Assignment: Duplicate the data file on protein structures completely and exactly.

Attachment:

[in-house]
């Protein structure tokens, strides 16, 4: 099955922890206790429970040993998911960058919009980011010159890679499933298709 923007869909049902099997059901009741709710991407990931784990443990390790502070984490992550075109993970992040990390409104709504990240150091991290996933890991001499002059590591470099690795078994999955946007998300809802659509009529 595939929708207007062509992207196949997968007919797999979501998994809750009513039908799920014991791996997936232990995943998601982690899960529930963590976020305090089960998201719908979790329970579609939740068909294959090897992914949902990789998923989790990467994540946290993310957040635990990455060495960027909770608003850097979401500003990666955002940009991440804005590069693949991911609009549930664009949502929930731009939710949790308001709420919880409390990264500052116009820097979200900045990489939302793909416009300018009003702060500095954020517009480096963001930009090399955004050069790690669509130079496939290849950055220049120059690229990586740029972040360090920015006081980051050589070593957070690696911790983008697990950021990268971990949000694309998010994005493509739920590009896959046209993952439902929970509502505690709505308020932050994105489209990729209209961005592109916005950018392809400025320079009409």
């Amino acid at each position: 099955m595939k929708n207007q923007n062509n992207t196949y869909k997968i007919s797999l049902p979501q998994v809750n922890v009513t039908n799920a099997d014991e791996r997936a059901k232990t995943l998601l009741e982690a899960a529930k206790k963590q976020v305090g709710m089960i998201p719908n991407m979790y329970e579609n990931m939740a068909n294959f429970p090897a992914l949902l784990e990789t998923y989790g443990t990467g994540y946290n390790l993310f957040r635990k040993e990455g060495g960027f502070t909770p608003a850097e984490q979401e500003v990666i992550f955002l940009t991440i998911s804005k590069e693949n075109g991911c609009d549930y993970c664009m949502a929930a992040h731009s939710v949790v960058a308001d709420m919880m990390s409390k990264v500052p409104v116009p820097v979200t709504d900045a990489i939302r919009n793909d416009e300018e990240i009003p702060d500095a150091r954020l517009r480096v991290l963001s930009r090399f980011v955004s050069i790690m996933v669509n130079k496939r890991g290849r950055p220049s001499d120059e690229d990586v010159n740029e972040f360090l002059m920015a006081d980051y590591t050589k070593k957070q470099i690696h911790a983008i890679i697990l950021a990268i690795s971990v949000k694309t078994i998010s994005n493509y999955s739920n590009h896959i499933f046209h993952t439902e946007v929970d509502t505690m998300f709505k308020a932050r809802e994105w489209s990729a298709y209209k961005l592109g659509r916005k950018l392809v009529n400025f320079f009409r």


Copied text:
[in-house]
């Protein structure tokens, strides 16, 4: 099955922890206790429970040993998911960058919009980011010159890679499933298709 923007869909049902099997059901009741709710991407990931784990443990390790502070984490992550075109993970992040990390409104709504990240150091991290996933890991001499002059590591470099690795078994999955946007998300809802659509009529 595939929708207007062509992207196949997968007919797999979501998994809750009513039908799920014991791996997936232990995943998601982690899960529930963590976020305090089960998201719908979790329970579609939740068909294959090897992914949902990789998923989790990467994540946290993310957040635990990455060495960027909770608003850097979401500003990666955002940009991440804005590069693949991911609009549930664009949502929930731009939710949790308001709420919880409390990264500052116009820097979200900045990489939302793909416009300018009003702060500095954020517009480096963001930009090399955004050069790690669509130079496939290849950055220049120059690229990586740029972040360090920015006081980051050589070593957070690696911790983008697990950021990268971990949000694309998010994005493509739920590009896959046209993952439902929970509502505690709505308020932050994105489209990729209209961005592109916005950018392809400025320079009409």
């Amino acid at each position: 099955m595939k929708n207007q923007n062509n992207t196949y869909k997968i007919s797999l049902p979501q998994v809750n922890v009513t039908n799920a099997d014991e791996r997936a059901k232990t995943l998601l009741e982690a899960a529930k206790k963590q976020v305090g709710m089960i998201p719908n991407m979790y329970e579609n990931m939740a068909n294959f429970p090897a992914l949902l784990e990789t998923y989790g443990t990467g994540y946290n390790l993310f957040r635990k040993e990455g060495g960027f502070t909770p608003a850097e984490q979401e500003v990666i992550f955002l940009t991440i998911s804005k590069e693949n075109g991911c609009d549930y993970c664009m949502a929930a992040h731009s939710v949790v960058a308001d709420m919880m990390s409390k990264v500052p409104v116009p820097v979200t709504d900045a990489i939302r919009n793909d416009e300018e990240i009003p702060d500095a150091r954020l517009r480096v991290l963001s930009r090399f980011v955004s050069i790690m996933v669509n130079k496939r890991g290849r950055p220049s001499d120059e690229d990586v010159n740029e972040f360090l002059m920015a006081d980051y590591t050589k070593k957070q470099i690696h911790a983008i890679i697990l950021a990268i690795s971990v949000k694309t078994i998010s994005n493509y999955s739920n590009h896959i499933f046209h993952t439902e946007v929970d509502t505690m998300f709505k308020a932050r809802e994105w489209s990729a298709y209209k961005l592109g659509r916005k950018l392809v009529n400025f320079f009409r």